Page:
My thesis is devoted to the study of the critical properties of interacting walks in two dimensions, with particular emphasis on their conformal invariance. Two lattice models have been considered, which belong to different universality classes. The first is the well-known self-avoiding walk (SAW), which models polymers in good solutions. The second is the interacting self-avoiding walk, in which nearest-neighbor contacts between non-consecutive monomers are energetically favored. As the strength of this interaction is varied a (tri-)critical point is reached, called the $\theta$ point. This model describes polymers in poor solutions (under the critical temperature) and the critical transition between the latter and the swelled SAW-like behavior above the critical temperature. I first focused on the critical properties at the $\theta$ point, checking them against the theoretical predictions. I performed extensive Montecarlo simulations --- using an algorithm that implements both bi-local and non-local moves - and obtained high precision estimates for the critical exponents and the critical temperature, as well as for several quantities such as the universal ratios and the CSCPS expression. In particular, I studied the end-to-end distribution function thoroughly (both the short- and large-distance behaviors, and the phenomenological expression). Then I moved on to considering conformal-invariance related questions. The recently-introduced and widely studied Schramm-Loewner evolutions (SLE) are the perfect candidates for the scaling limits of conformally invariant walk models. SLE is a one-parameter family ($\kappa>0$) of random processes on the complex plane that produce random curves. Connection to the self-avoiding walk ($\kappa=8/3$) and to the $\theta$-point interacting self-avoiding walk ($\kappa=6$) has been established in the literature only in the half plane (the latter relies on the supposed equivalence with the critical percolation explorer). I checked this connection in the topologically different whole-plane case, focusing in particular on the distribution functions. To this aim, I devised a way to simulate SLE in $\mathbb C$ and introduced and studied some techniques to obtain the correct parametrization. I found that the distribution function of an inner point in the self-avoiding walk coincides with the end-point distribution function of whole-plane $\kappa=8/3$ SLE with the correct parametrization, thus providing numerical evidence in favor of a conjecture by Werner. Moreover, computing the position of an internal point in a SAW by exactly sampling the discrete SLE process turns out to be an efficient algorithm, which is open to further improvement. I did the same check for $\theta$-point polymers and $\kappa=6$ whole-plane SLE, and surprisingly found that the two distribution functions do not match. This unexpected result deserves further investigation, since it could unveil new aspects of the conformal invariance of $\theta$-point self-avoiding walks, and shed new light on the connection with critical percolation.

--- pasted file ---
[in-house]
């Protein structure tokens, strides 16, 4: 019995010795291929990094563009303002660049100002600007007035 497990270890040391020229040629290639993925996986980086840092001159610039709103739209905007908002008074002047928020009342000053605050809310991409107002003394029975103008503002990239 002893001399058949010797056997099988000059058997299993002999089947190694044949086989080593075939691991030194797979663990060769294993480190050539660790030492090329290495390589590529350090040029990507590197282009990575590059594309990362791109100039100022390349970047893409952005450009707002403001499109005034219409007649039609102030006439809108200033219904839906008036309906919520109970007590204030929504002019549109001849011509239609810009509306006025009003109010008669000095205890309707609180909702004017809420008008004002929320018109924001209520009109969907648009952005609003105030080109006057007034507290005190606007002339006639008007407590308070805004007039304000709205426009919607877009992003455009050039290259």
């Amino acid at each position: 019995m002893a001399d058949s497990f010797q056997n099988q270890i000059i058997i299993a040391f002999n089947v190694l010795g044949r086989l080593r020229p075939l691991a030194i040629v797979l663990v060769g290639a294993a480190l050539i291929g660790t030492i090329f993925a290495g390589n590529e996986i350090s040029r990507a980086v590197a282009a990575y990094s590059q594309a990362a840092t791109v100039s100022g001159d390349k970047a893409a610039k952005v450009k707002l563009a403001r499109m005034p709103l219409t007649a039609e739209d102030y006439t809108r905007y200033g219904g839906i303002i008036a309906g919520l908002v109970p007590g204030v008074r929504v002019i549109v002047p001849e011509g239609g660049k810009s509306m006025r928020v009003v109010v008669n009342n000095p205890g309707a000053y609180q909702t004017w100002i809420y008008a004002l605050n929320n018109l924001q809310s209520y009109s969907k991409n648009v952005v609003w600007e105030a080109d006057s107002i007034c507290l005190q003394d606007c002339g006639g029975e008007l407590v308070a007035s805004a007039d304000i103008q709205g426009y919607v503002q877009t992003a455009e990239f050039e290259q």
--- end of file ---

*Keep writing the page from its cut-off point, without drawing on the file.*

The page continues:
Conformal walks in two dimensions / M. Gherardi ; S. Caracciolo, A. Pelissetto. - : . DIPARTIMENTO DI FISICA, 2009 Jan 09. ((21. ciclo, Anno Accademico 2007/2008.

### Conformal walks in two dimensions